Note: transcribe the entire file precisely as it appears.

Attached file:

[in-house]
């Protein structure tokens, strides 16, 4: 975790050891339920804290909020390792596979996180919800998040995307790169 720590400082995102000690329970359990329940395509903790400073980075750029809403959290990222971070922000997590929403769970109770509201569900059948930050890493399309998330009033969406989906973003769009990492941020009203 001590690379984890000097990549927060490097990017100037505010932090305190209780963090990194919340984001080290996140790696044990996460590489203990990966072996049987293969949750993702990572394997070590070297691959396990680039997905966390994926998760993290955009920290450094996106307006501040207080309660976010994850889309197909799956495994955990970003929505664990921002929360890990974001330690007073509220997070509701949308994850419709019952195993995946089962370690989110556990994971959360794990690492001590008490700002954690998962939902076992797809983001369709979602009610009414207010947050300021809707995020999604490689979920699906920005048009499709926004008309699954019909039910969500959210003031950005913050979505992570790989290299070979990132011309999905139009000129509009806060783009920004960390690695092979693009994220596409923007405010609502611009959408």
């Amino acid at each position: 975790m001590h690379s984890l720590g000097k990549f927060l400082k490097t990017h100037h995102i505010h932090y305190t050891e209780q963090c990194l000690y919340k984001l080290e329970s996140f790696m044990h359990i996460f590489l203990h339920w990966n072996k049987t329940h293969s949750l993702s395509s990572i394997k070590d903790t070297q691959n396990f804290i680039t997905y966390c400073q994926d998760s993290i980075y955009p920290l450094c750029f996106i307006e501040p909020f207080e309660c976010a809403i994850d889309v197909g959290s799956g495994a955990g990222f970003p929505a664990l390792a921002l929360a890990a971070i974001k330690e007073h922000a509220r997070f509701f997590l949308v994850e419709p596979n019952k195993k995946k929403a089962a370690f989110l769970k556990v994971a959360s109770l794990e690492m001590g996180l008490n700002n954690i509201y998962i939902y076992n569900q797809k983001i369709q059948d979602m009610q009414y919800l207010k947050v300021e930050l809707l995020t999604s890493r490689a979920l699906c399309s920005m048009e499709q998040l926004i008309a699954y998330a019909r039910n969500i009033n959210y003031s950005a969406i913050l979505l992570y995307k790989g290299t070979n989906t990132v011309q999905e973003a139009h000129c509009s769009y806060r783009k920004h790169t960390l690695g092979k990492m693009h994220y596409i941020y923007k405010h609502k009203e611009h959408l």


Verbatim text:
[in-house]
């Protein structure tokens, strides 16, 4: 975790050891339920804290909020390792596979996180919800998040995307790169 720590400082995102000690329970359990329940395509903790400073980075750029809403959290990222971070922000997590929403769970109770509201569900059948930050890493399309998330009033969406989906973003769009990492941020009203 001590690379984890000097990549927060490097990017100037505010932090305190209780963090990194919340984001080290996140790696044990996460590489203990990966072996049987293969949750993702990572394997070590070297691959396990680039997905966390994926998760993290955009920290450094996106307006501040207080309660976010994850889309197909799956495994955990970003929505664990921002929360890990974001330690007073509220997070509701949308994850419709019952195993995946089962370690989110556990994971959360794990690492001590008490700002954690998962939902076992797809983001369709979602009610009414207010947050300021809707995020999604490689979920699906920005048009499709926004008309699954019909039910969500959210003031950005913050979505992570790989290299070979990132011309999905139009000129509009806060783009920004960390690695092979693009994220596409923007405010609502611009959408």
């Amino acid at each position: 975790m001590h690379s984890l720590g000097k990549f927060l400082k490097t990017h100037h995102i505010h932090y305190t050891e209780q963090c990194l000690y919340k984001l080290e329970s996140f790696m044990h359990i996460f590489l203990h339920w990966n072996k049987t329940h293969s949750l993702s395509s990572i394997k070590d903790t070297q691959n396990f804290i680039t997905y966390c400073q994926d998760s993290i980075y955009p920290l450094c750029f996106i307006e501040p909020f207080e309660c976010a809403i994850d889309v197909g959290s799956g495994a955990g990222f970003p929505a664990l390792a921002l929360a890990a971070i974001k330690e007073h922000a509220r997070f509701f997590l949308v994850e419709p596979n019952k195993k995946k929403a089962a370690f989110l769970k556990v994971a959360s109770l794990e690492m001590g996180l008490n700002n954690i509201y998962i939902y076992n569900q797809k983001i369709q059948d979602m009610q009414y919800l207010k947050v300021e930050l809707l995020t999604s890493r490689a979920l699906c399309s920005m048009e499709q998040l926004i008309a699954y998330a019909r039910n969500i009033n959210y003031s950005a969406i913050l979505l992570y995307k790989g290299t070979n989906t990132v011309q999905e973003a139009h000129c509009s769009y806060r783009k920004h790169t960390l690695g092979k990492m693009h994220y596409i941020y923007k405010h609502k009203e611009h959408l």